Long periods of repetitive activities can cause the syndrome. Such activities include work in assembly line and typing. Lastly, carpal tunnel syndrome occurs when the median nerve is pinched. The median nerve is in wristís confined tissues. The syndrome causes numbness, weakness, and pain in the index, middle fingers, wrist, and thumb. Repetitive work and diabetes can cause swelling of the tissues that can lead to this syndrome.

Diagnosis of Pinch Nerve
X-ray of neckThe doctor can carry out some tests to identify the pinch nerve. The information the doctor requires to identify the affected nerve includes work history, family medical history, medical condition and history, and nature and location of the symptoms. First, he carries out physical examination at the areas where the patient feels the symptoms. During these examinations, he tests strength of the patientís sensation and muscle tones.

Second, he can carry out tests to find the pinch nerve. The doctor can use Computerized Tomography (CT) scan, Magnetic Resonance Imaging (MRI) scan, Straight Leg Raise test (SRL), or Myelogram to confirm the pinch nerve. The CT scan uses x-rays. However, the MRI scan uses magnetic and radio waves and helps avoid x-ray exposure. A negative SRL confirms absence of a herniated disc in the lower lumber. Myelogram method involves scanning with x-ray after injecting a tracer material into the spinal cord. The x-ray film can show a herniated disc.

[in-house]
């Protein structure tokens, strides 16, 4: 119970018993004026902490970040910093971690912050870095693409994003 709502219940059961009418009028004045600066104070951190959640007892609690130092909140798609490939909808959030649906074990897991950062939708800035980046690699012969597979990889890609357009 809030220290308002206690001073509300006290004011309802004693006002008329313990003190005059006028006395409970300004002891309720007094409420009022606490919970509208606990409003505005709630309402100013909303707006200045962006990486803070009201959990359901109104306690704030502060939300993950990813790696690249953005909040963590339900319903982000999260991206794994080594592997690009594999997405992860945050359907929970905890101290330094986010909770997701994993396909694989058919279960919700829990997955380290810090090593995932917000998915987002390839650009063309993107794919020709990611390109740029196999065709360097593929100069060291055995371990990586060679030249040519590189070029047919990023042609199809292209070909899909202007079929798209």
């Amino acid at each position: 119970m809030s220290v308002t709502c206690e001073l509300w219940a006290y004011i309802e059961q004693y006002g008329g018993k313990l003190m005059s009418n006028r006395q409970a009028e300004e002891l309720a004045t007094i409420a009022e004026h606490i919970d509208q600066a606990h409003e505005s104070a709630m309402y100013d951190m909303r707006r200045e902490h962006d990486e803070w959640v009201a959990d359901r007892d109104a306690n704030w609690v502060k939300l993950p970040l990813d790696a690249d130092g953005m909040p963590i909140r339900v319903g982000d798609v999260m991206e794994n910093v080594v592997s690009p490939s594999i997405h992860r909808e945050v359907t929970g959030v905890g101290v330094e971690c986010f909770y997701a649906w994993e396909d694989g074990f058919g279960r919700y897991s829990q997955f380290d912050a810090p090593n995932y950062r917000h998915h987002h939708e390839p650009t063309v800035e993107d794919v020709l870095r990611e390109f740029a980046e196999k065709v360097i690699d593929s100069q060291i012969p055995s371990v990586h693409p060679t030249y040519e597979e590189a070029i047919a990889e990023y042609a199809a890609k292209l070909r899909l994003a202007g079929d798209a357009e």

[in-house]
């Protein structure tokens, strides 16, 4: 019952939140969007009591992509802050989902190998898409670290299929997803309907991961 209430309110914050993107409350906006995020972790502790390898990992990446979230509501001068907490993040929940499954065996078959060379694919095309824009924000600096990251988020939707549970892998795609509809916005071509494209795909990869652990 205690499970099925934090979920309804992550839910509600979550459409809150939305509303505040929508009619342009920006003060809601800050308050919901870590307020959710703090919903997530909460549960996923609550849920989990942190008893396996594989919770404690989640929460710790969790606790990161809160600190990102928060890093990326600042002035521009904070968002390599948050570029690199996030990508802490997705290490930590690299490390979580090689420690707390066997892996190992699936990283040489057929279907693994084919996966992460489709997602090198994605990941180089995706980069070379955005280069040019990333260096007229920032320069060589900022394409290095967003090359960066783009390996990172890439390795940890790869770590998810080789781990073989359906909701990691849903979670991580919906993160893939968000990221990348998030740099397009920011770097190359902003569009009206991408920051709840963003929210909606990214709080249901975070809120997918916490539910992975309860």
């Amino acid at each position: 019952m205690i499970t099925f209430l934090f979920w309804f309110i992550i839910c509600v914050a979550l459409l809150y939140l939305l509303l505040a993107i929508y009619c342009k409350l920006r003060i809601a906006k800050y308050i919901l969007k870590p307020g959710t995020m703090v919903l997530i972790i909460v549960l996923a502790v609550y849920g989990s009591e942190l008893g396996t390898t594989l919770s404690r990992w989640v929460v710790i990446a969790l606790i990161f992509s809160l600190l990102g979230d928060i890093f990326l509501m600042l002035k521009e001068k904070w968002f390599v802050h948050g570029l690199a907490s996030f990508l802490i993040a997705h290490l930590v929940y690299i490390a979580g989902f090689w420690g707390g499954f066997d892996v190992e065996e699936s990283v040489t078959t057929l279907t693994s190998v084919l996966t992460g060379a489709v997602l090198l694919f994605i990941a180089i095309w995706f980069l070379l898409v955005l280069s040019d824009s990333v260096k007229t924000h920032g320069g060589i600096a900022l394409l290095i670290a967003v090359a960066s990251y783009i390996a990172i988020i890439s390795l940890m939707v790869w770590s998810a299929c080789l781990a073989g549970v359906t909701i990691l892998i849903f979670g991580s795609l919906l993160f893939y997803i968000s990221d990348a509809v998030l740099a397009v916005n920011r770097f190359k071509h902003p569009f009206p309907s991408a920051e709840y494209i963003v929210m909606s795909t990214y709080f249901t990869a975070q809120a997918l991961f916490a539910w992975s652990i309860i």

Lastly, he carries out tests to find the location of the pinch. The doctor can use Electromyogram and Nerve Condition Studies (EMG/NCS) for this test. This scanning method uses electrical impulses. It involves measuring the speed of a mild electrical impulse in the nerve. The doctor passes the impulse into the nerve by inserting a needle into the muscle that the nerve innervates. He then asks the patient to contract the muscle. The speed of the impulse reduces at the pinch.

Conservative Treatment for Pinch Nerve
Young girl sleepingYou can use the following four conservative methods simultaneously to treat pinch nerve. First, pinch nerves usually heal on their own if they are given time. However, the patient should avoid activities that would put pressure on the nerve. Therefore, doctors usually advice patients of pinch nerve to rest. Second, ice and heat can ease pain and muscle spasms by making the muscles relax. You can apply warm water to the effected muscle using a bottle with a small hole. Leave it for some time then apply ice. Third, you can use physiotherapy to stretch and strengthen body muscles. This helps relieve pressure on the pinch nerve. Lastly, you can use anti-inflammatory drugs such as pregablin (Lyrica), gabapentin (neurontin), naproxen, and ibuprofen.

Surgery for Pinch Nerve
surgeon operatingDoctors use surgery as a last resort when conservative methods fail to treat the symptoms, the patientís condition is deteriorating fast, and the pinch nerve is life threatening. For instance, a pinch nerve caused by a herniated disc can be life threatening and may require emergency surgery to extract the disc. If the surgeon removes a large portion of the disc, he can perform spinal fusion to fill the gap created. Furthermore, the fusion makes the spine stable and helps avoid another pinch nerve. The technique the surgeon uses depends on the location of the pinch.